The lunchtime crowd at the Virtual World game center in Walnut Creek is gearing up to do battle. A guide briefs the virtual reality pilots on their mission: to annihilate each other’s computer-simulated humanoid tanks.
A novice player, code-named “Bruin,” enters a simulated cockpit. On computer screens in the cockpit appear images of enemies manning the other tanks, “Speed,” “Malik” and “Tardio.” Ten minutes and $9 later, after launching a battleship’s worth of artillery while maneuvering around a computerized desert landscape, Bruin emerges triumphant, claiming three kills. Never mind that Bruin was killed three times in turn.
Back in the lounge, David Ashburn--code-named “Ash” because “that’s what I turn my opponents into"--sips a drink. Ashburn, 38, explains why he spends lunch breaks from his banking job playing Virtual World’s BattleTech and Red Planet games. “It’s great, it’s exhilarating. I like pretending I’m on another planet, obliterating the competition.”
Other players are no less enthusiastic, and that’s good news for Virtual World Entertainment Inc., the Burbank company behind the center. Virtual World is a pioneer in the fast-emerging field of virtual reality entertainment, a big step up from Nintendo and Sega video games in both price and technology. The machines can cost several hundred thousand dollars.
These virtual reality games use computers to create simulated, three-dimensional scenes--sometimes on a par with flight simulators--in which players can manipulate at random the images they see.
Virtual reality, a hot new buzzword, holds promise for fields ranging from architecture to medicine, but right now the push is in entertainment.
Tim Disney, 32, Walt’s grandnephew and Virtual World’s chairman, has just opened a second virtual reality game center in San Diego and is hoping to score big with other centers across the country, along with spinoff movies and merchandise.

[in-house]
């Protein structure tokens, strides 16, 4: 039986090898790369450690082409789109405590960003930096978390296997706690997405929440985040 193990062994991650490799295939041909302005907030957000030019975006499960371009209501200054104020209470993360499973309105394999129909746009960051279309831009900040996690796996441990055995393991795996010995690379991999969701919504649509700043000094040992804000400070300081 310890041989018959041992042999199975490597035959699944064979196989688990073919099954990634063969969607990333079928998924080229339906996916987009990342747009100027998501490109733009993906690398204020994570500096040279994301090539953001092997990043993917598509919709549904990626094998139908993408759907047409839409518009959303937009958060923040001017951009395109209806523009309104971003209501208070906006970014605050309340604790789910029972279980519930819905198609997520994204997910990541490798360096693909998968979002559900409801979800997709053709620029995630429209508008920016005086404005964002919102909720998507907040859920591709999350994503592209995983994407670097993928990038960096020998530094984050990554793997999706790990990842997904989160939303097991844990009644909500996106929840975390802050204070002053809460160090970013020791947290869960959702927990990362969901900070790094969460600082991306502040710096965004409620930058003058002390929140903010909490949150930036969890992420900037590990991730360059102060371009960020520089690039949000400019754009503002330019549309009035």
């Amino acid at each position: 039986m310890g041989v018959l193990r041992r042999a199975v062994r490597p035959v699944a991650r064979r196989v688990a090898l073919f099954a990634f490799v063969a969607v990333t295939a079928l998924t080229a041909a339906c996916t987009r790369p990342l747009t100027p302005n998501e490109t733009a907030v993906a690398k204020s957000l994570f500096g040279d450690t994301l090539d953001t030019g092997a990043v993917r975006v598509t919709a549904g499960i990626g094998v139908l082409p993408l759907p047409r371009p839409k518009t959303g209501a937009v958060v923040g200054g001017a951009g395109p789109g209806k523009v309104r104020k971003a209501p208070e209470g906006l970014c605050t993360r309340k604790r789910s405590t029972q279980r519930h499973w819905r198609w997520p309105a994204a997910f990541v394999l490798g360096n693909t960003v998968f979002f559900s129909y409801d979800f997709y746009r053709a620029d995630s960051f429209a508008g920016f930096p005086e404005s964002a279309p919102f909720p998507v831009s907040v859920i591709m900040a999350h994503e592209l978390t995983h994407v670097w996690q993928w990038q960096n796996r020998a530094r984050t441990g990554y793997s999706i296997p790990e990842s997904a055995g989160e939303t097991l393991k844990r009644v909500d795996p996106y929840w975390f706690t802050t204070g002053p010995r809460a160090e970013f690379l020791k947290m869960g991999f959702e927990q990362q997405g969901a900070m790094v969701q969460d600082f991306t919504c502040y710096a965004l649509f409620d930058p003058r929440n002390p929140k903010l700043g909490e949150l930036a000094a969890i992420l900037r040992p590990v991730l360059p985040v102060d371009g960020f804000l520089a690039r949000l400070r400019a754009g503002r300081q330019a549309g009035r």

“I absolutely believe we will succeed, provided we keep our quality standards high,” says Disney. Walt Disney Co. is not involved in Tim Disney’s business, but he has been a film and TV producer for Walt Disney and co-wrote the animated movie “Oliver and Company.”
Now Tim Disney’s Virtual World is one of at least three dozen companies that are rushing virtual reality products to market. Among them is another Burbank company with past Disney ties, Iwerks Entertainment Inc. For seven years Iwerks has designed special-format movie theaters for theme parks, and now is trying to sell its first virtual reality attraction, Virtual Adventures, a multi-player game involving a rescue operation to save the eggs of the Loch Ness monster.
Iwerks, led by Chairman Stan Kinsey and Chief Technical Officer Don Iwerks, both former Disney executives, hope to sell Virtual Adventures to theme parks and include them in the urban entertainment centers it plans to develop. “You’ve got this Sega-Nintendo generation that wants to be more interactive when they go to a theme park,” Kinsey says. “This is the first interactive ride done on a large scale.”
Virtual World and Iwerks are widely regarded as two of the more promising entrants in the virtual reality entertainment field, which some hype as a future billion-dollar industry. Both companies’ computerized images are considered impressive by today’s standards. And both firms are well-financed--Tim Disney with his share of the family fortune, and Iwerks with the $54-million proceeds of its recent initial public stock offering.
The Virtual World and Iwerks products stand out among so much junk now being passed off as virtual reality, says Ben Delaney, publisher of CyberEdge Journal, a Sausalito-based virtual reality magazine. “I’m willing to approve of them because they’re really virtual reality,” he says. “I like them because they’re fun.”
But with all the overblown publicity surrounding virtual reality, some observers see a danger if consumers expect images in virtual reality games to match those in the movie “The Lawnmower Man” or TV’s “Star Trek: The Next Generation.”
“There could be not only disappointment, but a backlash,” warns Harvey Newquist, president of Relayer Group, a Tucson computer consulting firm.
That’s why Leslie Lodestro, marketing director at Magic Edge Inc. in Mountain View, says she shies away from the virtual reality tag for that company’s flight simulator games, which it hopes to set up in entertainment centers that would compete with Virtual World. Lodestro worries that virtual reality may become like artificial intelligence, another hyped technology that hasn’t produced the hoped-for commercial results. “As quick as (artificial intelligence) became hot, it became cold,” she says.
Another problem is that the industry is still arguing over what exactly qualifies as virtual reality, as opposed to simply a souped-up video game. Some companies insist that true virtual reality games require players to wear elaborate headsets for total immersion in an artificial environment.
But Tim Disney says that Virtual World doesn’t use helmets because most of those he has seen make the user dizzy and can impair vision during play. Iwerks decided to go without headsets because it wanted a game in which several players could share the same screen and work toward a common goal.